Opinion: Abortion Clinics in New Mexico Are Overwhelmed. They're Scheduling Abortion Services "Four Weeks Out."

Daniella Cressman

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There are no legal restrictions to abortion procedures in New Mexico, which has caused an enormous influx of patients seeking this type of care from Oklahoma and Texas.

As it stands, New Mexico is a largely rural state that struggles with immense poverty: clinics often have trouble tending to residents because they are frequently understaffed.

Right now, these clinics are overloaded with the amount of people who need their services.

Providers are having trouble keeping up with the number of patients coming in and the sheer amount of procedures that are needed.

Some patients are being forced to wait four weeks to get an abortion at a clinic in New Mexico which significantly impacts their options.

"...Women from Texas...were told those four weeks could mean they would become ineligible for abortion medication in lieu of a procedure, or they could have to spend two days at the Albuquerque clinic instead of one." —Jolie McCullough

Healthcare is already hard to come by in New Mexico as it is.

Clinics want to help women and others who are seeking these services from out-of-state, but more providers are needed.

This has led to a deep fear among many healthcare providers that New Mexico—a state which mostly flies under the radar—will garner unwanted attention from those who oppose abortion procedures and may want to jail abortion providers— across the country.

They're also terrified that providers in states where abortion has been banned will not save a pregnant person's life "for fear of criminal prosecution," according to Jolie McCullough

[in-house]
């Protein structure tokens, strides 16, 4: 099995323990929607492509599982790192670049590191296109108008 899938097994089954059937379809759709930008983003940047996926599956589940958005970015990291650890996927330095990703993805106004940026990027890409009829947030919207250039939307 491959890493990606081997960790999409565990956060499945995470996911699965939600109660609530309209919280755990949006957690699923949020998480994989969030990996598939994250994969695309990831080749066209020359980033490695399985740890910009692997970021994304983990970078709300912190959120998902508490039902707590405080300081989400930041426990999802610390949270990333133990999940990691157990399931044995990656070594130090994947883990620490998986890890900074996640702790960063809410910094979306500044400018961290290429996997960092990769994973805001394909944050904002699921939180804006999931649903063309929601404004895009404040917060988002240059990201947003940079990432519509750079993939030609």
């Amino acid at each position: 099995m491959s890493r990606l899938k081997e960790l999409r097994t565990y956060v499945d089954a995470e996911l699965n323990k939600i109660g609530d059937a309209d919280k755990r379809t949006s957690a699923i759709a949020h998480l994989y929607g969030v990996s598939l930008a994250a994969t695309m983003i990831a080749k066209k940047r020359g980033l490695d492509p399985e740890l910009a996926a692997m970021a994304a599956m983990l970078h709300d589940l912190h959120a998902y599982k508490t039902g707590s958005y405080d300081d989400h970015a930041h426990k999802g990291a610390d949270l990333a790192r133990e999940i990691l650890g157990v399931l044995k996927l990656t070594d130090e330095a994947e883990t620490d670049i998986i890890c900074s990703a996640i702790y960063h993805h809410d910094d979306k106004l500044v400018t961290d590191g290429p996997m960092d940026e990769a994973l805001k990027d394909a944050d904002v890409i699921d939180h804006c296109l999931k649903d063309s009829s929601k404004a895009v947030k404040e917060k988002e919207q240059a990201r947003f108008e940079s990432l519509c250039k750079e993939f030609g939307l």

"Their priority is their patients, but leading doctors in New Mexico abortion care have other concerns during this time of upheaval in their field. They're worried about staffing shortages, already ever-present in the burnout much of the health care industry struggled with during the crush of the pandemic. And they're concerned about providers in states with abortion bans, who may not take steps to save a pregnant person's life for fear of criminal prosecution." —Jolie McCullough

New Mexico hospitals and abortion clinics need to have more resources—and more healthcare providers—especially right now.

Some healthcare procedures are free for those in the state who have insurance, but not for those from out of state. An abortion can cost $750-$1500. These people need help, and a lot of individuals are struggling financially right now.

We only have three abortion clinics in the state, and New Mexico is, unfortunately, not as equipped as it needs to be to serve this many patients. We need to make sure abortion clinics are well-staffed and have the resources they need to serve those who are seeking very important care in a timely manner.

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Canadian-American author writing about local politics, personal finance, & dining in Albuquerque.

Albuquerque, NM
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